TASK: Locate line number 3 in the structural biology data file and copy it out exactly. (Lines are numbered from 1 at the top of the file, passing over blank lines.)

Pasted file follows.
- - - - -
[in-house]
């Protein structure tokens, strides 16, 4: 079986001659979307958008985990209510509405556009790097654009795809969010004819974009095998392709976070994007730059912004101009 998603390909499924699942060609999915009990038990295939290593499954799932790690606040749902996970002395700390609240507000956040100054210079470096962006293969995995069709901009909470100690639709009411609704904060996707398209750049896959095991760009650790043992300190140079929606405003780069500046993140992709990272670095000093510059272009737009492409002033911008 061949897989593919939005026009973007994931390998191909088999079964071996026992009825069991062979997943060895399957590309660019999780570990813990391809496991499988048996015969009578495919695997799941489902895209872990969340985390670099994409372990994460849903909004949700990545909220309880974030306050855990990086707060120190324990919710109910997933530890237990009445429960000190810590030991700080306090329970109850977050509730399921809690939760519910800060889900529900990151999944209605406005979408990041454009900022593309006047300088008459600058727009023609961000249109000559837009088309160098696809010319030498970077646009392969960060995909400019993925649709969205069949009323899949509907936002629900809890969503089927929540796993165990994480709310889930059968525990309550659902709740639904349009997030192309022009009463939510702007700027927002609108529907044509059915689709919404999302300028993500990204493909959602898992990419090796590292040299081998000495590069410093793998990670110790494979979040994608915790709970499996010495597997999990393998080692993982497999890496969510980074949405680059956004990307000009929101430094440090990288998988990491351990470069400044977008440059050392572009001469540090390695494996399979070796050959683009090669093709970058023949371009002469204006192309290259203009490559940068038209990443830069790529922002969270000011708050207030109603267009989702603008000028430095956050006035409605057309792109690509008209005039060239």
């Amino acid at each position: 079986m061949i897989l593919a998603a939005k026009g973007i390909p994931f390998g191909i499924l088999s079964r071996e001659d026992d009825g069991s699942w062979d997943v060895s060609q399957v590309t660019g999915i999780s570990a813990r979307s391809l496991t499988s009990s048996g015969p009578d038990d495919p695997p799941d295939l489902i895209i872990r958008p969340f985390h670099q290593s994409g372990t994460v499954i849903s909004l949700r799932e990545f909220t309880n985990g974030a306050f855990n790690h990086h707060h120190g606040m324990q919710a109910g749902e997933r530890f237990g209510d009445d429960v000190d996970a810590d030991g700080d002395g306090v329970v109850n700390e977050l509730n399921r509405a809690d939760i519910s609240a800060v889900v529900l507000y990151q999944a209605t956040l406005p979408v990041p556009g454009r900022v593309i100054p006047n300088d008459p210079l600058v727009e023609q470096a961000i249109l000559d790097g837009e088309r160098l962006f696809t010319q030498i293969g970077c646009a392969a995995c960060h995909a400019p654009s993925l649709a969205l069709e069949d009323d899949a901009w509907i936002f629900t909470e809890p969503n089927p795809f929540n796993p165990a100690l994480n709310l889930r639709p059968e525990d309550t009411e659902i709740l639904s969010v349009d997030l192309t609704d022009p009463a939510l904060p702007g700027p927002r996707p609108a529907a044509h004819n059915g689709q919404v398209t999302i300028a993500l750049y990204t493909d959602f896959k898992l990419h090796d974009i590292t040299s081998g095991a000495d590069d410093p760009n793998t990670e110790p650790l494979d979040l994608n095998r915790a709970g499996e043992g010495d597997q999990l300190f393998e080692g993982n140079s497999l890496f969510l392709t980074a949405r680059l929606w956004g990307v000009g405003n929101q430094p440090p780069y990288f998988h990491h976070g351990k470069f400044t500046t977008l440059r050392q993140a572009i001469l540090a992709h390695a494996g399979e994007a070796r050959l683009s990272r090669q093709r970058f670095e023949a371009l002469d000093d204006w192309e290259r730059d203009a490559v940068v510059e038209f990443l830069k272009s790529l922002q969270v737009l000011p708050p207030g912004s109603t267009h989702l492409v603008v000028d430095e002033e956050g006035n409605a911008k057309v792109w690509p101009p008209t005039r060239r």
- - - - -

């Amino acid at each position: 079986m061949i897989l593919a998603a939005k026009g973007i390909p994931f390998g191909i499924l088999s079964r071996e001659d026992d009825g069991s699942w062979d997943v060895s060609q399957v590309t660019g999915i999780s570990a813990r979307s391809l496991t499988s009990s048996g015969p009578d038990d495919p695997p799941d295939l489902i895209i872990r958008p969340f985390h670099q290593s994409g372990t994460v499954i849903s909004l949700r799932e990545f909220t309880n985990g974030a306050f855990n790690h990086h707060h120190g606040m324990q919710a109910g749902e997933r530890f237990g209510d009445d429960v000190d996970a810590d030991g700080d002395g306090v329970v109850n700390e977050l509730n399921r509405a809690d939760i519910s609240a800060v889900v529900l507000y990151q999944a209605t956040l406005p979408v990041p556009g454009r900022v593309i100054p006047n300088d008459p210079l600058v727009e023609q470096a961000i249109l000559d790097g837009e088309r160098l962006f696809t010319q030498i293969g970077c646009a392969a995995c960060h995909a400019p654009s993925l649709a969205l069709e069949d009323d899949a901009w509907i936002f629900t909470e809890p969503n089927p795809f929540n796993p165990a100690l994480n709310l889930r639709p059968e525990d309550t009411e659902i709740l639904s969010v349009d997030l192309t609704d022009p009463a939510l904060p702007g700027p927002r996707p609108a529907a044509h004819n059915g689709q919404v398209t999302i300028a993500l750049y990204t493909d959602f896959k898992l990419h090796d974009i590292t040299s081998g095991a000495d590069d410093p760009n793998t990670e110790p650790l494979d979040l994608n095998r915790a709970g499996e043992g010495d597997q999990l300190f393998e080692g993982n140079s497999l890496f969510l392709t980074a949405r680059l929606w956004g990307v000009g405003n929101q430094p440090p780069y990288f998988h990491h976070g351990k470069f400044t500046t977008l440059r050392q993140a572009i001469l540090a992709h390695a494996g399979e994007a070796r050959l683009s990272r090669q093709r970058f670095e023949a371009l002469d000093d204006w192309e290259r730059d203009a490559v940068v510059e038209f990443l830069k272009s790529l922002q969270v737009l000011p708050p207030g912004s109603t267009h989702l492409v603008v000028d430095e002033e956050g006035n409605a911008k057309v792109w690509p101009p008209t005039r060239r």